by Megan Fisher
At the end of the long journey through college admissions, one of the most rewarding days for most students should be when financial aid award letters arrive in the mail. They’ve spent countless hours reviewing math problems and vocabulary flashcards for the SAT, improving their GPA, exploring different fields of study at a variety of colleges, and filling out application after application–not to mention the additional effort required to research and apply for financial aid. After all this effort, receiving financial aid offers should be a time for students to celebrate their hard work and confidently make a decision about their next educational step.
Unfortunately, for many students from low-income backgrounds–as well as those who are the first in their family to attend college–the reality of this moment involves a great deal of confusion and hidden risk.
Due to frequent inconsistencies and confusing language–and the lack of readily available resources to make sense of these inconsistencies–many financial aid award letters end up being subtly misleading and generally difficult to understand. In these circumstances, what should be a straightforward document can seriously hinder low-income students’ ability to make a smart college decision and manage their finances when they arrive on campus.
One problem with many financial aid award letters is that they don’t clearly distinguish money that comes with no strings attached from awards that need to be repaid. It makes sense that a financial aid award letter would list every type of aid on offer in one letter, whether it’s scholarships, grants, work-study opportunities and loans. The problem is, these letters often use abbreviations and other obscure terms to identify different types of awards, like COA, EFC, Federal Direct Loan Sub, and Cal Grant A Estimate. Additionally, award letters often do not include any specifics about the loans included, such as required minimum payments, due dates, and interest rates. For any student without the right resources and guidance to call on–which includes many low-income and first-generation college students–this lack of detail requires a lot of work to understand, and can result in students taking on more debt than anticipated.
Another confusing element of these letters is work-study programs, which offer paying jobs to students with financial need. Work-study salaries are also included in the mix of money represented in financial aid award letters, but what letters frequently don’t mention is that these salaries are only estimates. Once on campus, students must pursue and secure their work-study employment on their own, depending on availability of jobs and their school schedule. These jobs available may pay lower than what was projected on students’ financial aid award letters, leaving students to scramble to make up for gaps in their aid.
Additional confusion arises for students because the majority of universities format their letters differently, making it hard for students to compare different options. Students need to decode each letter individually, representing a significant investment of time just to find out how much each college is offering to determine if they can even afford the institution. This seemingly celebratory step in the college application process seems at times more like a trap in that students can’t easily figure out which college they can realistically afford.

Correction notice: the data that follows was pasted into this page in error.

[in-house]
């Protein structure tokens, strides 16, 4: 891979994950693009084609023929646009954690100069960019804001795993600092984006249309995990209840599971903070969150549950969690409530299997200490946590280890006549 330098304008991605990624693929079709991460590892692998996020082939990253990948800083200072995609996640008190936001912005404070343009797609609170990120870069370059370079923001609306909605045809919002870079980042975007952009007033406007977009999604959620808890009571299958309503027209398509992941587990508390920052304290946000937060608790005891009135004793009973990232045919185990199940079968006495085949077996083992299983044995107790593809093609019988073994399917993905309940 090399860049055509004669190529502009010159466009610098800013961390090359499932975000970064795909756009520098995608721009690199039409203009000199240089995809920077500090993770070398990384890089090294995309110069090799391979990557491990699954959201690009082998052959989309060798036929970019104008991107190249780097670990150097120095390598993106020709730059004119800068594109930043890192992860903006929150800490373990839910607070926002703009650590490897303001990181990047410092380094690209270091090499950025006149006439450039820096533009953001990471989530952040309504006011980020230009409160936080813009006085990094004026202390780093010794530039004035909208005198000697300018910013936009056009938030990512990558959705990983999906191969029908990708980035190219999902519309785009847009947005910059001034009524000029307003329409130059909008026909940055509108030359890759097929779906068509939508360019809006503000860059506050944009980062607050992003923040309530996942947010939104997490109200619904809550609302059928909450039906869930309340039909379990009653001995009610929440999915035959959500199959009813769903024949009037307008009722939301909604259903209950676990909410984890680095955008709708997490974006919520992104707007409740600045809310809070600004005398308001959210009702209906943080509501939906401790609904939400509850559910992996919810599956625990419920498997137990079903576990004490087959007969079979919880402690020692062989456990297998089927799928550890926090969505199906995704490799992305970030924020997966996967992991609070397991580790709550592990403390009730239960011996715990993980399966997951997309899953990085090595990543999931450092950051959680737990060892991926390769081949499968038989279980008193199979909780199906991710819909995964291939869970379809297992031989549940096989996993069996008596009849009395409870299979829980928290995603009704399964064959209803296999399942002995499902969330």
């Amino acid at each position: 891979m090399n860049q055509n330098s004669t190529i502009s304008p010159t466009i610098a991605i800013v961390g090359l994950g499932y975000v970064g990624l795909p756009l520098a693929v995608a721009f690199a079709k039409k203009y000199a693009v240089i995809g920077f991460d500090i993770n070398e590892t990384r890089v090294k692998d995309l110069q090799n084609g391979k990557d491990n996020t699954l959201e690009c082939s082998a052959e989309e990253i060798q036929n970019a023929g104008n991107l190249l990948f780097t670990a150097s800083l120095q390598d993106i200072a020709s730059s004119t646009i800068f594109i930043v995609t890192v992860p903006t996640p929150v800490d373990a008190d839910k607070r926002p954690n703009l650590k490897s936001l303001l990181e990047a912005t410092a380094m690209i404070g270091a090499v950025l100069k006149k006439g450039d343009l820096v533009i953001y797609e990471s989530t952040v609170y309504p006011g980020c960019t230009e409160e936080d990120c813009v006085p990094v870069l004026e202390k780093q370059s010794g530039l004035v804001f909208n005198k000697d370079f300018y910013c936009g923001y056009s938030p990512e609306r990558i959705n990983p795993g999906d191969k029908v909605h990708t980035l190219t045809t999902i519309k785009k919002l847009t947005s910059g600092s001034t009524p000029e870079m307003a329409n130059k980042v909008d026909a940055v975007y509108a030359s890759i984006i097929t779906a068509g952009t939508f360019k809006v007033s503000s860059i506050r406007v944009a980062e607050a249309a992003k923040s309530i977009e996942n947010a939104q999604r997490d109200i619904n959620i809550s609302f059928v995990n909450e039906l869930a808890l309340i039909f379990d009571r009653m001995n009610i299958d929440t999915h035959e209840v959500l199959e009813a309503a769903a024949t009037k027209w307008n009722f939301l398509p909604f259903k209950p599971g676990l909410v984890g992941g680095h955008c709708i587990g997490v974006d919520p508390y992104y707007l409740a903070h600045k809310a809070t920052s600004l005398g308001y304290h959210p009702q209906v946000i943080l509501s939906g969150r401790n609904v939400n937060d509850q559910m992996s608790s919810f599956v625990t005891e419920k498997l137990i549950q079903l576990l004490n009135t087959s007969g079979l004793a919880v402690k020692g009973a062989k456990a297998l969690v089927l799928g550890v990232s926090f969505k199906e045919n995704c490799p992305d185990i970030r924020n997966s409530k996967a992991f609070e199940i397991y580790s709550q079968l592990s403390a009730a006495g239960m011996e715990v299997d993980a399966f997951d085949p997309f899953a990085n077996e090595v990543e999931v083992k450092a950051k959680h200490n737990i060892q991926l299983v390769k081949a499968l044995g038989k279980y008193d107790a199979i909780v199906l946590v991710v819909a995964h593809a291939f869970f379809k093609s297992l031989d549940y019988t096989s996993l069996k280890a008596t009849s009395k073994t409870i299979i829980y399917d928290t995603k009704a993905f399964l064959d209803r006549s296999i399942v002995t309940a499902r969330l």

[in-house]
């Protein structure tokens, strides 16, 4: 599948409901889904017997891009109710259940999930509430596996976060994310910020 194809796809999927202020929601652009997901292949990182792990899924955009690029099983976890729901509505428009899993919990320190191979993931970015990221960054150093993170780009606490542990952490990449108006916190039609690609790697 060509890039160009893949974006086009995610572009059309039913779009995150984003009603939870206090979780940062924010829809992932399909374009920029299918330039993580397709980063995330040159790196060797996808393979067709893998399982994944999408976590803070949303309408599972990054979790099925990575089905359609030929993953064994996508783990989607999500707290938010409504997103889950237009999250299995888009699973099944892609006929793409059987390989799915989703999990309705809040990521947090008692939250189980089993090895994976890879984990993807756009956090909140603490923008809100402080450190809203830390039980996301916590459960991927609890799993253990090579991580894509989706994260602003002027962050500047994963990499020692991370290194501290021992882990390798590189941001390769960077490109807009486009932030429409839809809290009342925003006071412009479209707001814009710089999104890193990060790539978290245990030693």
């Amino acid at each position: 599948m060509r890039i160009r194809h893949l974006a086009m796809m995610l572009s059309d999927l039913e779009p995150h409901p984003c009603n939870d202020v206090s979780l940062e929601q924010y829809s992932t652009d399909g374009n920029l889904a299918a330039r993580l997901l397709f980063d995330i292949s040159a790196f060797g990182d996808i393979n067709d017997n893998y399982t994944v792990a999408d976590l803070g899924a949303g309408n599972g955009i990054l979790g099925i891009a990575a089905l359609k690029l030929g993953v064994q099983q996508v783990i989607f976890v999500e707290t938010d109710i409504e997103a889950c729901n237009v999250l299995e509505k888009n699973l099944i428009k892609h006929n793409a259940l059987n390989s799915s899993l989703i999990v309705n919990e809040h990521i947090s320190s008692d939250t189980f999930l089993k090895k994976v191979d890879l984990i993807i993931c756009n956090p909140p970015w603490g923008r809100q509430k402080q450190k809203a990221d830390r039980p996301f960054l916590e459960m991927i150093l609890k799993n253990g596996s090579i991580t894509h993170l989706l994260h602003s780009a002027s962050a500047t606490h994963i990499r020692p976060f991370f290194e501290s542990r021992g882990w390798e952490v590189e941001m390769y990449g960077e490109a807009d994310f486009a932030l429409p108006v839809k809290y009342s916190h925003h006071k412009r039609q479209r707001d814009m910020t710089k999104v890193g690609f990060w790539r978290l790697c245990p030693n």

So what can be done to reduce this confusion and help students from low-income backgrounds make more informed decisions about college?
An important step in clarifying financial aid award letters is for colleges to adopt a standardized financial aid award letter template, such as the Federal Financial Aid Shopping Sheet. This shopping sheet is an attempt to simplify the financial aid information presented to prospective college students, allowing for easier comparison to understand which college is the most affordable. Unfortunately, only 44% of degree-granting institutions have adopted the Federal Financial Aid Shopping Sheet so far.
Additionally, colleges can include more detailed information about the information included in financial aid award letters. To start, colleges should explain each line-item and dial back on insider terminology that’s unfamiliar to many students and parents. When loans are included, repayment schedules and interest rates need to be included as well. Finally, more context about the true cost of college would also help students to recognize that the cost of attending might differ from the estimate included in their award letter. It’s unrealistic to assume that the cost of college will be the same for every student, so let’s help them understand the range of what they could be paying.
Finally, students receiving financial aid need more resources and coaching once enrolled and on campus. They will continue to manage their financial aid for the duration of their undergraduate schooling, not just when award letters arrive, and should be supported all the way through graduation.
Confusing and unclear financial aid award letters have the potential to mislead students resulting in increased debt and financial uncertainty, and potentially preventing students from continuing their studies. If financial aid is intended to help students from low-income backgrounds pursue and earn undergraduate degrees, it must be explained and delivered in a way that sets students up for success.
Megan Fisher is a Development Coordinator at CollegeSpring.